On March 4, a federal district court held that the Office of Management and Budget did not have the authority to stay implementation of Obama-era regulations that changed the annual EEO-1 employer disclosures to include salary information based on employee race and gender. The court agreed with employee advocate groups which argued that the stay lacked the required legal basis to stop finalized EEO-1 rules, meaning that the pay data could be required as early as this year’s EEO-1 filings.
The new rules provide that employers with more than 100 employees must provide information about employee pay based on 12 pay bands, linked to already-required employee demographic information. The disclosures would give the EEOC and private advocacy groups information about the pay practices of larger employers, presumably for enforcement purposes. Employers complained about the burden of collecting such information tied to demographics, along with the lack of context or explanation of business reasons for any apparent disparity.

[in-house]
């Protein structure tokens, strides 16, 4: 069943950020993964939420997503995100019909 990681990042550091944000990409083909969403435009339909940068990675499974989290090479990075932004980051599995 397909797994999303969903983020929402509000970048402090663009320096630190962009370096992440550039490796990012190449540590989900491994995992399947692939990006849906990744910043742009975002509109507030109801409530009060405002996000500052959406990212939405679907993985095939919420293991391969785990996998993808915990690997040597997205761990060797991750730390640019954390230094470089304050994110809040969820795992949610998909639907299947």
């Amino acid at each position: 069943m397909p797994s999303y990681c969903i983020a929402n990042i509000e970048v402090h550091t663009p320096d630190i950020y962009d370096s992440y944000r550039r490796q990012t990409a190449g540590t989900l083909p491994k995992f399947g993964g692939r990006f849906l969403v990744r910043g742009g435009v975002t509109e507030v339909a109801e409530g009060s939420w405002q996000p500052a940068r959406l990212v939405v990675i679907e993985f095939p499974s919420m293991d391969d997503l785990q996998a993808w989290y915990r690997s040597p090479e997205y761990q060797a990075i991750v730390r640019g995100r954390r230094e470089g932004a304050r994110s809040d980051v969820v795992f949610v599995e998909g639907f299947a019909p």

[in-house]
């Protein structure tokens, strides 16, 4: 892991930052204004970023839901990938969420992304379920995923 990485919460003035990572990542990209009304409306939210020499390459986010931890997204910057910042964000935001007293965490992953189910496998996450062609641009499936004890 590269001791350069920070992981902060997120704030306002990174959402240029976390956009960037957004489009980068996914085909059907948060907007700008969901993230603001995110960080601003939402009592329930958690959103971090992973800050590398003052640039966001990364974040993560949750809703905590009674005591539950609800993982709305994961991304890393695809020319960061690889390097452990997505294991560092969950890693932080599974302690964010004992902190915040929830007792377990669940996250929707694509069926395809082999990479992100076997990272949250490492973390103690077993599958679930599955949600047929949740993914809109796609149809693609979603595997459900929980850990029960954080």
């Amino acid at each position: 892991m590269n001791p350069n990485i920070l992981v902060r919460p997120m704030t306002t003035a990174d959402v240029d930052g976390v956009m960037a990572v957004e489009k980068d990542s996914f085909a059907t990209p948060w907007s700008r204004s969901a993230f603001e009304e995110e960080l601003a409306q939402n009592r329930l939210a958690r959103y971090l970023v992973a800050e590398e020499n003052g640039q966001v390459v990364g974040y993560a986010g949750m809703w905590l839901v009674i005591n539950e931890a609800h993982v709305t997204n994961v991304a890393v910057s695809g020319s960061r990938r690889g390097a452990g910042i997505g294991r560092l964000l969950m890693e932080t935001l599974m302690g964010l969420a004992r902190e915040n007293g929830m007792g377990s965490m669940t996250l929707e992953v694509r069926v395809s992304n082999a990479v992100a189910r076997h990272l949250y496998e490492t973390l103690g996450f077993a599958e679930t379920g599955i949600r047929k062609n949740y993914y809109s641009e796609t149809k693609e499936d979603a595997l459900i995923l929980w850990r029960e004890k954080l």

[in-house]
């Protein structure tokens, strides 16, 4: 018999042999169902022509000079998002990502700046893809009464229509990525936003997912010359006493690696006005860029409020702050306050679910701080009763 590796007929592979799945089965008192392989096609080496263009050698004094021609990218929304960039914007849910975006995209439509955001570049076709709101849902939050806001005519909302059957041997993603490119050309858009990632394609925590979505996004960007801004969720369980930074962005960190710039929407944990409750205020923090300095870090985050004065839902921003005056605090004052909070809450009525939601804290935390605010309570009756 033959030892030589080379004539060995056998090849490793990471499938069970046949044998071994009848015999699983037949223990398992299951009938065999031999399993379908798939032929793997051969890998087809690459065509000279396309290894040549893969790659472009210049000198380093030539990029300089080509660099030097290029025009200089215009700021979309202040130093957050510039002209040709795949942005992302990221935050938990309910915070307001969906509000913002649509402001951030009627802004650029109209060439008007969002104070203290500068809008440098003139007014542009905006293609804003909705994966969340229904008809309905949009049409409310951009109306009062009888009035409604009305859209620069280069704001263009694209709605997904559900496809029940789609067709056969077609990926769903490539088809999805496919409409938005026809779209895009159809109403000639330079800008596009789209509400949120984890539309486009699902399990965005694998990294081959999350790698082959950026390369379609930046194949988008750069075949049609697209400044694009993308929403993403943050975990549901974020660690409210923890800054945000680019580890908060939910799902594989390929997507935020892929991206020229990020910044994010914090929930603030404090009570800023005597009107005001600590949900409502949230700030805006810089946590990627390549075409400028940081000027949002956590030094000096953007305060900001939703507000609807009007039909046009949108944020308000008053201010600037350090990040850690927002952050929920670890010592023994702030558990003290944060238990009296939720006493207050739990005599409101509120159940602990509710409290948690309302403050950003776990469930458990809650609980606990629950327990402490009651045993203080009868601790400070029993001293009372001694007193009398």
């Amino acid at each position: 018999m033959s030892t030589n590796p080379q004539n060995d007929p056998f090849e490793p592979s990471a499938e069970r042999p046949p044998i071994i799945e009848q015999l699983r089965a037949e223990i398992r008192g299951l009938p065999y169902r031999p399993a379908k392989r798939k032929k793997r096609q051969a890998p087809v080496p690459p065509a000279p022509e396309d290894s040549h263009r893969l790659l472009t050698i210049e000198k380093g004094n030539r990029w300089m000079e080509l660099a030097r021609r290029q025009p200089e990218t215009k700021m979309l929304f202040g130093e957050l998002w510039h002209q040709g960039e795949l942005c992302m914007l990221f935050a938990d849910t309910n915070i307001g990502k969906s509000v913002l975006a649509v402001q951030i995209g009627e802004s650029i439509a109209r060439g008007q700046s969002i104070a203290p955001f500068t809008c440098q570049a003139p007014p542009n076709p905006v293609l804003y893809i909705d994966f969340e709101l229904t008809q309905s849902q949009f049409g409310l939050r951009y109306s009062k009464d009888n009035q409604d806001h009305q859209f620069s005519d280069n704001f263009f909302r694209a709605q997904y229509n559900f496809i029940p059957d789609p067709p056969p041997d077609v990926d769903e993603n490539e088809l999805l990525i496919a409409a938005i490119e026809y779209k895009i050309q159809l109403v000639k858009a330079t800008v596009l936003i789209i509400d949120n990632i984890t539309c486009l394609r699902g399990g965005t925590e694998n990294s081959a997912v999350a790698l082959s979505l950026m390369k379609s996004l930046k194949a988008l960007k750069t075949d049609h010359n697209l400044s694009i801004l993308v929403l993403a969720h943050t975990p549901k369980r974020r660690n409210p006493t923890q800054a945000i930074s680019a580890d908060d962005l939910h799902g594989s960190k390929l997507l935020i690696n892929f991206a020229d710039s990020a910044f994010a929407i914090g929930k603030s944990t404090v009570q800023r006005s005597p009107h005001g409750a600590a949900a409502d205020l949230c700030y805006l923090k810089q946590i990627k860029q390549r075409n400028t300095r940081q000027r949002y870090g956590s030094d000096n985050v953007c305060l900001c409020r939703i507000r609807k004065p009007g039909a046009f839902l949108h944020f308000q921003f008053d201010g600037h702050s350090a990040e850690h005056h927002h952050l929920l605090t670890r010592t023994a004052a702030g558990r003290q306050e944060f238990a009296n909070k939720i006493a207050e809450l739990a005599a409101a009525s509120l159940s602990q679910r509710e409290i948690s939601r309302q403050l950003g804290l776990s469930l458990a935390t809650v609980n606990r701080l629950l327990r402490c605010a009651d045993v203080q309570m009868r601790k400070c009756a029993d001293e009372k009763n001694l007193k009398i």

EEO-1 forms are typically due on March 31, Due to the recent federal government shutdown, the 2019 deadline was extended until May 31. The federal government may appeal the district court decision, and seek a stay of the pay disclosure requirement. Given the short time between now and the end of May, the EEOC may also conclude that it simply cannot accept pay data until the next EEO-1 cycle in 2020. Employers filing EEO-1s for 2019 should monitor developments with this decision.